Believe me, you need to test your backup plans. You will be surprised how initial assumptions don't always play out.
Finally, physical security is obviously an issue during social unrest. An interesting, yet underreported fact is that we are starting to see low-ransom kidnapping on the rise. It's not all about the multi-million dollar ransoms that Hollywood loves to project. The middle class and upper middle class are seeing it as well.
As the lower and middle class increasingly feel financially marginalized, some of its members are taking desperate measures to make ends meet. This is not only a crime of Mexico and Somalia…

Do you know what to do if you are in a public area and someone starts shooting? 

Do you know the safest place to sit on any airplane… Or the clever $20 technique that thwarts almost all burglars?

Get the facts on dozens of survival secrets here.

Crux: You also mention the growing importance of "digital risk." Is this a concern for everyone today? What are some things readers can do to protect their digital identity? 
Kofod: It absolutely is a concern for everyone. Whether you like it or not, you have a digital identity, and it is probably far more detailed than you would think.
Your online purchases, your search history, your social media profiles, your text messages, and tax records all form part of your digital identity. It is simply impractical to try to eliminate your digital twin sibling.
Fundamentally, protecting your digital identity is similar to protecting your physical person and property, with two significant differences. One is that your digital identity is not geographically constrained, so the protection mechanisms must follow the data.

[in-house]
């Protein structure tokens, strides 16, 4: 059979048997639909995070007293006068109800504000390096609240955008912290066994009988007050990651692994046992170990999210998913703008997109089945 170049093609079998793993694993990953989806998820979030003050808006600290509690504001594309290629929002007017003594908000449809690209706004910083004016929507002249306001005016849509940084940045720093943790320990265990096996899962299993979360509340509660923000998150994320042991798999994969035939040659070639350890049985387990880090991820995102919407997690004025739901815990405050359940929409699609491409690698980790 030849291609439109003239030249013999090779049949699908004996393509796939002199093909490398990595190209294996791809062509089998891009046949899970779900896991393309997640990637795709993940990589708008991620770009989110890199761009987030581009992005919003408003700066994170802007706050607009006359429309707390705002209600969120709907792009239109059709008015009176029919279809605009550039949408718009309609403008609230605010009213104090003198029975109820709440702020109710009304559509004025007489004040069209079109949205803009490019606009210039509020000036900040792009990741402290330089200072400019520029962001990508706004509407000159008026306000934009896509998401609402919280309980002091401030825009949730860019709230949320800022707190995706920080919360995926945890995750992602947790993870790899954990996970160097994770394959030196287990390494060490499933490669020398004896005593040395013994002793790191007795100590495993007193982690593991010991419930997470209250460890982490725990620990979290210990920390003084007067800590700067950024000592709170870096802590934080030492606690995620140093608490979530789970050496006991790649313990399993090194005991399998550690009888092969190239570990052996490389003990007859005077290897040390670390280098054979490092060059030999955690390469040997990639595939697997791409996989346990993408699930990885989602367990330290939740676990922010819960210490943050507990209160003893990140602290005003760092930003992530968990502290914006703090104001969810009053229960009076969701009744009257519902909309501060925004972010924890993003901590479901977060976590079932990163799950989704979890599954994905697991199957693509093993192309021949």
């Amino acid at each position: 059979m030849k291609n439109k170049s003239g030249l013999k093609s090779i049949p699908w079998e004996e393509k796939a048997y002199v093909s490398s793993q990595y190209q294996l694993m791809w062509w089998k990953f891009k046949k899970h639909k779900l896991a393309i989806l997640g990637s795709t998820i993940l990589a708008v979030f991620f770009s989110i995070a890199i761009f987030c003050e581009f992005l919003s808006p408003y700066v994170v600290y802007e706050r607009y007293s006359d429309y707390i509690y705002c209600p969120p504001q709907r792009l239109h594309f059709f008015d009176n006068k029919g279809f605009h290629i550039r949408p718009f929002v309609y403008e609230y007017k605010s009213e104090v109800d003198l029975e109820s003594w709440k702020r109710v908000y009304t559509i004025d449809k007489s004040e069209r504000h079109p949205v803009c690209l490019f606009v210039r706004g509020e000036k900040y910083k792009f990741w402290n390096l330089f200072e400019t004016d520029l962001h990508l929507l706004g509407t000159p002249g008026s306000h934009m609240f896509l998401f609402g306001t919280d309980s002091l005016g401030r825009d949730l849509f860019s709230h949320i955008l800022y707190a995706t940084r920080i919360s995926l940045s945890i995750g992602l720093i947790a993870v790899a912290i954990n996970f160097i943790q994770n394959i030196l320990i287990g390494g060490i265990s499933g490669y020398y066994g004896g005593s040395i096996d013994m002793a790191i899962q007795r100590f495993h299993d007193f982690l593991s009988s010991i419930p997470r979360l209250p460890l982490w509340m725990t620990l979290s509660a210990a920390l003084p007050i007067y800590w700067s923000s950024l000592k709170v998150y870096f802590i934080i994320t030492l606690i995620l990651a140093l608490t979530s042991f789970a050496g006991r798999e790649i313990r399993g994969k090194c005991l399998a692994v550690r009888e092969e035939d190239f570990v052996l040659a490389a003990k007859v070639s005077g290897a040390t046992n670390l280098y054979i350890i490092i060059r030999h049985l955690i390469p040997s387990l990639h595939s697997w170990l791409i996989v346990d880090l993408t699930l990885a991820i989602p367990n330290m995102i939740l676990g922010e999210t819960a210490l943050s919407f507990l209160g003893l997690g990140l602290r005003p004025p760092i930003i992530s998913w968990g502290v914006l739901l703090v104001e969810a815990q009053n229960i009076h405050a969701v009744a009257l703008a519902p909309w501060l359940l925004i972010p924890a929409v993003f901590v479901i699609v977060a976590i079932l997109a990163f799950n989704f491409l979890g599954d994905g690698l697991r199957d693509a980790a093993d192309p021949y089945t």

Perhaps more significantly is the fact that your digital identity, by definition, is shared with others. That means that to a certain extent, you have to rely on others to treat your personal information with care.
On top of that, the right to privacy from the State has all but been eviscerated. Sure, there are some quaint laws regarding privacy, but they represent a fig leaf in a snow storm.
When I entered the IT sector in the mid-1990s, there was a saying that you should never write anything in e-mail that you were not willing to see that evening on the news. Unfortunately today, the biggest part of your digital identity is not under your direct control. This includes tax records, medical records, cell phone records, and what others say about you on social media sites like Facebook.
Instead of trying to retreat in to a cave, stay informed about what the real risks are. Engage with digital privacy and security experts who can help develop mitigating strategies to minimize the risks in your life.
The truth is that it is impossible to completely eliminate risks associated with your digital identity. The key is to not be the low-hanging fruit for those who would seek to exploit it. Make it hard enough and they will move on.
Here is a simple recommendation: Don't use the same password on every website.
You are literally placing the safety of your digital identity in the hands of the website with the weakest security policies. Yes, it is inconvenient to manage that many passwords, but there are plenty of good password storage programs out there. Use one that securely syncs with your mobile device.